But much as the diseases we most die from - heart
    disease, cancer, Parkinsons - do not show up in
    a skeletal x-ray, a loss of market standing or a
    failure to innovate do not register in the
    accountants figures until the damage is done.
  • P. Drucker (1993)

Developing (strategic) leading indicators
21
Rationale for the Resource-based Approach to
Strategy
  • When the external environment is subject to rapid
    change, internal resources and capabilities offer
    a more secure basis for strategy than market
    focus.
  • Resources and capabilities are the primary
    sources of profitability
  • But note that platform of capabilities can become
    a TRAP

22
Evolution of Honda A Strategy Based Upon
Resources and Capabilities
50cc 2-cycle engine
Related products ground tillers, marine engines,
generators, pumps, chainsaws
Founding of Honda motor company
405cc motor cycle
4 cycle engines
1948 1950 1955 1960 1965 1970
1975 1980 1985 1990 1995
First product clip-on engine for bicycles
The 50cc super -cub
N360 mini car
1000cc Goldwing touring motor cycle
Acura Car division
23
Resources as the Basis for Superior Profitability
Patents Brands Retaliatory capability
Barriers to Entry
Industry Attractiveness
Monopoly
Market share
Rate of Profit in Excess of the Competitive Level
Firm size Financial resources
Vertical Power
Process technology Plant size Low-cost inputs
Cost Advantage
Competitive Advantage
Brands Product technology Marketing
capabilities
Differentation Advantage
24
The Relationships Between Resources,
Capabilities and Competitive Advantage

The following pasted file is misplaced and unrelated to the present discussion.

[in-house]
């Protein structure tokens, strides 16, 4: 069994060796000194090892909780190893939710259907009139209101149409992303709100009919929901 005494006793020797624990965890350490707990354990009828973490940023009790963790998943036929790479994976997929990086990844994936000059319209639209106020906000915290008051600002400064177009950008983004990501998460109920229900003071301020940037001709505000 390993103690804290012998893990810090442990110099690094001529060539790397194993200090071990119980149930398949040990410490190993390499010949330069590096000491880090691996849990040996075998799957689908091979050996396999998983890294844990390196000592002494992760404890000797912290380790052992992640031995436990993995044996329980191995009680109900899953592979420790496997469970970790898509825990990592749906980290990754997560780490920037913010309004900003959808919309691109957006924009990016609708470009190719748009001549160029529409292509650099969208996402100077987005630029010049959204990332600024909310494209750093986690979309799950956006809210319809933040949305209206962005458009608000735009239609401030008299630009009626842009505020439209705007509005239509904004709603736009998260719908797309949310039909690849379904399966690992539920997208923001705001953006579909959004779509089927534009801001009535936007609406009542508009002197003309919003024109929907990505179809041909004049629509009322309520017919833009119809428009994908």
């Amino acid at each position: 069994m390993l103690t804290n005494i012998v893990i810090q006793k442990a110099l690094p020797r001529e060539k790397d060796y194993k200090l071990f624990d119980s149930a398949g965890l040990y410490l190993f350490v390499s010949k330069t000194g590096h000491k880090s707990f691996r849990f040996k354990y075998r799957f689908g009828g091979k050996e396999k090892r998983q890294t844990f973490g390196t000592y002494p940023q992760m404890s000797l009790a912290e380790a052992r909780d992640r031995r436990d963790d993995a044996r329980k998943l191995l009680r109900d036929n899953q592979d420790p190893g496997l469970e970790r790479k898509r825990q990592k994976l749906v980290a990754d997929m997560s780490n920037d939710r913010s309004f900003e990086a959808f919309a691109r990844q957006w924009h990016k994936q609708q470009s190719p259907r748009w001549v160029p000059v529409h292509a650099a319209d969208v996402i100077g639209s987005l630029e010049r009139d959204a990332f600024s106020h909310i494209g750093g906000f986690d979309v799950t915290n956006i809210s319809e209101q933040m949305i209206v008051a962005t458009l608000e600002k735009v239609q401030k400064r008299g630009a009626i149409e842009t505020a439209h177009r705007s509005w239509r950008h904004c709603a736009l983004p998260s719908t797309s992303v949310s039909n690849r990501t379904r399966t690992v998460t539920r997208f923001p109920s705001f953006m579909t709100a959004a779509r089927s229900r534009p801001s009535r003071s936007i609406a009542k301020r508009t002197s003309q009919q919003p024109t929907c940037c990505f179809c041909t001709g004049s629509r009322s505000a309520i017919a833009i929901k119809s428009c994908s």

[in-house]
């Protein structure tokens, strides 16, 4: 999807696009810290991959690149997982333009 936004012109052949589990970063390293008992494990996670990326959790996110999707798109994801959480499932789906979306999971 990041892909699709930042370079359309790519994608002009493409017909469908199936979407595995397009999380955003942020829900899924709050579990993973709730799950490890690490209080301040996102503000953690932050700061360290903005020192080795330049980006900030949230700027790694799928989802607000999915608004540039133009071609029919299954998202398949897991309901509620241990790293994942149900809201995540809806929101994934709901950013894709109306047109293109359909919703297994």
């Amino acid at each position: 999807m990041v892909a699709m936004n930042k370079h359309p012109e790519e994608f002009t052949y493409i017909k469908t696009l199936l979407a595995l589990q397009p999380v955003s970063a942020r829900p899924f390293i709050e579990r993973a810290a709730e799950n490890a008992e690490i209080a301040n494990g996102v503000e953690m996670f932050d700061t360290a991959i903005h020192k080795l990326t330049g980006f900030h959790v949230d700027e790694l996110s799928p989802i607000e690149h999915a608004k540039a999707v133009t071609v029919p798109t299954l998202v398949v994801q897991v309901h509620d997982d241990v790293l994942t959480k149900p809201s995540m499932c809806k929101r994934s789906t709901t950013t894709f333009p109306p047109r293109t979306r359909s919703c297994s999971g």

INDUSTRY KEY SUCCESS FACTORS
COMPETITIVE ADVANTAGE
STRATEGY
ORGANIZATIONAL CAPABILITIES
  • RESOURCES
  • TANGIBLE INTANGIBLE HUMAN
  • Financial
  • Physical
  • Specialized skills
  • and knowledge
  • Communication
  • interactive abilities
  • Motivation
  • Technology
  • Reputation
  • Culture
  • Structure

25
The Rent-Earning Potential of Resources and
Capabilities
Scarcity
THE EXTENT OF THE COMPETITIVE ADVANTAGE
ESTABLISHED
Relevance
Durability
THE PROFIT EARNING POTENTIAL OF A RESOURCE
OR CAPABILITY
SUSTAINABILITY OF THE COMPETITIVE ADVANTAGE
Mobility
Replicability
Property rights
Relative bargaining power
APPROPRIABILITY
Embeddedness of resources
26
Growth of service sector partly explains increase
in Strategy as Firm Knowledge
Source World Bank, 1998
27
Growth of service sector in Sweden, similar to
other EU countries
Employment Percent
Agriculture
Service
Industry
Source IUI
28
The new forces
Deregulation
Globalization
Traditional sources of competitive leverage
Digitization
Source Unleashing the Killer App
29
Revolutionary changes
  • Digitization - Computing power and communications
    bandwidth becoming cheap enough to treat as